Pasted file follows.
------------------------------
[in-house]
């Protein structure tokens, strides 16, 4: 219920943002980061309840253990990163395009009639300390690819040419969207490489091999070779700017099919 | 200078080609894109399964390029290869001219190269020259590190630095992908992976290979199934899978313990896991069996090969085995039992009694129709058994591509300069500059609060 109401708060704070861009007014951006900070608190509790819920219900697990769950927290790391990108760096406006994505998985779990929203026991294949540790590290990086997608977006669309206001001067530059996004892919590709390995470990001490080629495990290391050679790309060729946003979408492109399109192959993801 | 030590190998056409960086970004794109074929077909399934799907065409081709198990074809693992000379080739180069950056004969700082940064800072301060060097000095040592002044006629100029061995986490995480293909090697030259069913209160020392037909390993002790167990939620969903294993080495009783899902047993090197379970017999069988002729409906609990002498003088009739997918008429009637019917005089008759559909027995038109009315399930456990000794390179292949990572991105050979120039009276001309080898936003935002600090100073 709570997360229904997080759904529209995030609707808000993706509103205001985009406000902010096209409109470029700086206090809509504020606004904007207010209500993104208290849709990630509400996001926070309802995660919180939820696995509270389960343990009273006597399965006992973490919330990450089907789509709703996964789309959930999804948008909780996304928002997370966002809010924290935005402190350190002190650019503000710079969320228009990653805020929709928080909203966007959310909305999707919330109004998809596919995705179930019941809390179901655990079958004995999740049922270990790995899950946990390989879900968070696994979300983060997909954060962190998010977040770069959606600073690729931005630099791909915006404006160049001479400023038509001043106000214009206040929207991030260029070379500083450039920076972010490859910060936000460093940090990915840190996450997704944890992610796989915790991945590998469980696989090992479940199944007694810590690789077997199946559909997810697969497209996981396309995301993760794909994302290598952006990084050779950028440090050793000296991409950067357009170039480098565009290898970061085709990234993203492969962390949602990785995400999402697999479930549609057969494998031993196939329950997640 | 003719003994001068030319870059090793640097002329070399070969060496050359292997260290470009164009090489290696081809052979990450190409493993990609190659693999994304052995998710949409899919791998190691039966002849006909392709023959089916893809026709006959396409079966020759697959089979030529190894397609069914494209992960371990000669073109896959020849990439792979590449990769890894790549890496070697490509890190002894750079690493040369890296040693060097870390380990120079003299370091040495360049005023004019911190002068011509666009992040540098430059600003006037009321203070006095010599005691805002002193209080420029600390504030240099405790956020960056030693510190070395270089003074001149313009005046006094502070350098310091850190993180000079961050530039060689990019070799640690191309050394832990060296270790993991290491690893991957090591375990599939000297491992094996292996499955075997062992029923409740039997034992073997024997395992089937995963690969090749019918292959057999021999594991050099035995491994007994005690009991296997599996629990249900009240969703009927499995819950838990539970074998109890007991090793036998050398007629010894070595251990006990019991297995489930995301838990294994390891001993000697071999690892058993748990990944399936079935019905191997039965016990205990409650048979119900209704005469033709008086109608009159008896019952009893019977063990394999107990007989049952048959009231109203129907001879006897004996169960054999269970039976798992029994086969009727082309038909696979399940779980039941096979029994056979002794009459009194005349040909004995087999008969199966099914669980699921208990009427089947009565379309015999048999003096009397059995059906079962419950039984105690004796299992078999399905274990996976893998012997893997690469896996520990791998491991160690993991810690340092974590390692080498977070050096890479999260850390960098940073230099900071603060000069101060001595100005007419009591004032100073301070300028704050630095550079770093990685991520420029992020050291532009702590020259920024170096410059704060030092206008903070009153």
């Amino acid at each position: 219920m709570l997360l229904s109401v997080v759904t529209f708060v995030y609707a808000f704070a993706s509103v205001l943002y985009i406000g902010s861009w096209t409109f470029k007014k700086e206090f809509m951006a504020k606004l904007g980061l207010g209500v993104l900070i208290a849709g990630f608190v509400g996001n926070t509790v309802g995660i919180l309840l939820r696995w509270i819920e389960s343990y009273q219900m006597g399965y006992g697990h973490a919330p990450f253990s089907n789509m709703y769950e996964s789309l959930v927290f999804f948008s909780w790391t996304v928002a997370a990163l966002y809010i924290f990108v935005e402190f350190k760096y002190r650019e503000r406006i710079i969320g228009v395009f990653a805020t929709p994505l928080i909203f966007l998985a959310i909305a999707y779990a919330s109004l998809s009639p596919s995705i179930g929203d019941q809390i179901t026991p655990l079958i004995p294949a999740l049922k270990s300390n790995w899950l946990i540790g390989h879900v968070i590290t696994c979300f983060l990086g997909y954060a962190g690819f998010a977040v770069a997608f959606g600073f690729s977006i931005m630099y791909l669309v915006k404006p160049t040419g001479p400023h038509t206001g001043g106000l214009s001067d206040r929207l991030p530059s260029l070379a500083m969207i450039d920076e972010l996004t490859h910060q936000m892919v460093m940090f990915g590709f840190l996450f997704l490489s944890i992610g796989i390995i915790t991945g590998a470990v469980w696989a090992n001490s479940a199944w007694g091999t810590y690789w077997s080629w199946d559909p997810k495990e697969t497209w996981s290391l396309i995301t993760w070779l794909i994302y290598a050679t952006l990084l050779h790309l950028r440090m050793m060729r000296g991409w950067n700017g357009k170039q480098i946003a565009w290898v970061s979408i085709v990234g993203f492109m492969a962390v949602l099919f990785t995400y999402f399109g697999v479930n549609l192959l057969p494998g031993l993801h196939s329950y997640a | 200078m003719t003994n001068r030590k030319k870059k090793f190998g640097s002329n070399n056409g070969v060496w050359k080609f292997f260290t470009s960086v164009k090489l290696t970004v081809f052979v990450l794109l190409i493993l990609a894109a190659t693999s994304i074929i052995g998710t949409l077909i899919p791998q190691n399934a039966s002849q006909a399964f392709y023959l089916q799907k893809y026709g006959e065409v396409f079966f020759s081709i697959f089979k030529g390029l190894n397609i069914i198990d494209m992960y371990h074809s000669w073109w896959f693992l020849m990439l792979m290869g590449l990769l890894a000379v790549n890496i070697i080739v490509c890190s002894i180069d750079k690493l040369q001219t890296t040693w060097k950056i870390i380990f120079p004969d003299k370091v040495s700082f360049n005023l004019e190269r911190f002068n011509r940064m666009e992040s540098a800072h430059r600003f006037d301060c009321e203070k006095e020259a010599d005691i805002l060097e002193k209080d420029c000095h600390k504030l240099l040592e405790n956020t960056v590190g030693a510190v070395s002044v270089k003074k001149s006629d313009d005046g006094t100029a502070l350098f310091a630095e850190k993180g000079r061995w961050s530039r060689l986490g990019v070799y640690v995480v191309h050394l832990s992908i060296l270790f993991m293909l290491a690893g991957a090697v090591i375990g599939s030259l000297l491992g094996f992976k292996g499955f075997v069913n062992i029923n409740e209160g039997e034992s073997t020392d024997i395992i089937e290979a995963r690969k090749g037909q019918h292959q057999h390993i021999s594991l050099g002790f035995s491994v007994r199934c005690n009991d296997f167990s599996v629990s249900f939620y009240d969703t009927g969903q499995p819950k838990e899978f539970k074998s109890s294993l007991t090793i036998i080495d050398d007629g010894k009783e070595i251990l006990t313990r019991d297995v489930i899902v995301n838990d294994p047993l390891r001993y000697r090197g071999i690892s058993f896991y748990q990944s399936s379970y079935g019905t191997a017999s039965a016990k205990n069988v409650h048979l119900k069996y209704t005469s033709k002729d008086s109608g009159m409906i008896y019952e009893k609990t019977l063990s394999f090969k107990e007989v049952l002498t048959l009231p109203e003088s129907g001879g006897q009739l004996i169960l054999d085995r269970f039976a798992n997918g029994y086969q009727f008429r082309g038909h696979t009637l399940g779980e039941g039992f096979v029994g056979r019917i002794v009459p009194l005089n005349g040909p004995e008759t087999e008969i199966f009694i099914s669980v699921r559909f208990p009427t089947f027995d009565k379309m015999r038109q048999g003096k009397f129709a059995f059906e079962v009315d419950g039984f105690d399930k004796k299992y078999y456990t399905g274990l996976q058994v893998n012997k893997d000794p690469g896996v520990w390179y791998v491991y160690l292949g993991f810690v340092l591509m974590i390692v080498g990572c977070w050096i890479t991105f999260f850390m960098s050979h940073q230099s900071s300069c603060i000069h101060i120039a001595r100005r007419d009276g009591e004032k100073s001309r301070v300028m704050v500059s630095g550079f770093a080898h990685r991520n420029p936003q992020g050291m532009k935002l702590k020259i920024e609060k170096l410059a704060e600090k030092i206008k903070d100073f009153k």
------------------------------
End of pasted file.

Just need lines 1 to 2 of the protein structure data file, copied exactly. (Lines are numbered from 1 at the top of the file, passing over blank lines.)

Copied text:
[in-house]
């Protein structure tokens, strides 16, 4: 219920943002980061309840253990990163395009009639300390690819040419969207490489091999070779700017099919 | 200078080609894109399964390029290869001219190269020259590190630095992908992976290979199934899978313990896991069996090969085995039992009694129709058994591509300069500059609060 109401708060704070861009007014951006900070608190509790819920219900697990769950927290790391990108760096406006994505998985779990929203026991294949540790590290990086997608977006669309206001001067530059996004892919590709390995470990001490080629495990290391050679790309060729946003979408492109399109192959993801 | 030590190998056409960086970004794109074929077909399934799907065409081709198990074809693992000379080739180069950056004969700082940064800072301060060097000095040592002044006629100029061995986490995480293909090697030259069913209160020392037909390993002790167990939620969903294993080495009783899902047993090197379970017999069988002729409906609990002498003088009739997918008429009637019917005089008759559909027995038109009315399930456990000794390179292949990572991105050979120039009276001309080898936003935002600090100073 709570997360229904997080759904529209995030609707808000993706509103205001985009406000902010096209409109470029700086206090809509504020606004904007207010209500993104208290849709990630509400996001926070309802995660919180939820696995509270389960343990009273006597399965006992973490919330990450089907789509709703996964789309959930999804948008909780996304928002997370966002809010924290935005402190350190002190650019503000710079969320228009990653805020929709928080909203966007959310909305999707919330109004998809596919995705179930019941809390179901655990079958004995999740049922270990790995899950946990390989879900968070696994979300983060997909954060962190998010977040770069959606600073690729931005630099791909915006404006160049001479400023038509001043106000214009206040929207991030260029070379500083450039920076972010490859910060936000460093940090990915840190996450997704944890992610796989915790991945590998469980696989090992479940199944007694810590690789077997199946559909997810697969497209996981396309995301993760794909994302290598952006990084050779950028440090050793000296991409950067357009170039480098565009290898970061085709990234993203492969962390949602990785995400999402697999479930549609057969494998031993196939329950997640 | 003719003994001068030319870059090793640097002329070399070969060496050359292997260290470009164009090489290696081809052979990450190409493993990609190659693999994304052995998710949409899919791998190691039966002849006909392709023959089916893809026709006959396409079966020759697959089979030529190894397609069914494209992960371990000669073109896959020849990439792979590449990769890894790549890496070697490509890190002894750079690493040369890296040693060097870390380990120079003299370091040495360049005023004019911190002068011509666009992040540098430059600003006037009321203070006095010599005691805002002193209080420029600390504030240099405790956020960056030693510190070395270089003074001149313009005046006094502070350098310091850190993180000079961050530039060689990019070799640690191309050394832990060296270790993991290491690893991957090591375990599939000297491992094996292996499955075997062992029923409740039997034992073997024997395992089937995963690969090749019918292959057999021999594991050099035995491994007994005690009991296997599996629990249900009240969703009927499995819950838990539970074998109890007991090793036998050398007629010894070595251990006990019991297995489930995301838990294994390891001993000697071999690892058993748990990944399936079935019905191997039965016990205990409650048979119900209704005469033709008086109608009159008896019952009893019977063990394999107990007989049952048959009231109203129907001879006897004996169960054999269970039976798992029994086969009727082309038909696979399940779980039941096979029994056979002794009459009194005349040909004995087999008969199966099914669980699921208990009427089947009565379309015999048999003096009397059995059906079962419950039984105690004796299992078999399905274990996976893998012997893997690469896996520990791998491991160690993991810690340092974590390692080498977070050096890479999260850390960098940073230099900071603060000069101060001595100005007419009591004032100073301070300028704050630095550079770093990685991520420029992020050291532009702590020259920024170096410059704060030092206008903070009153």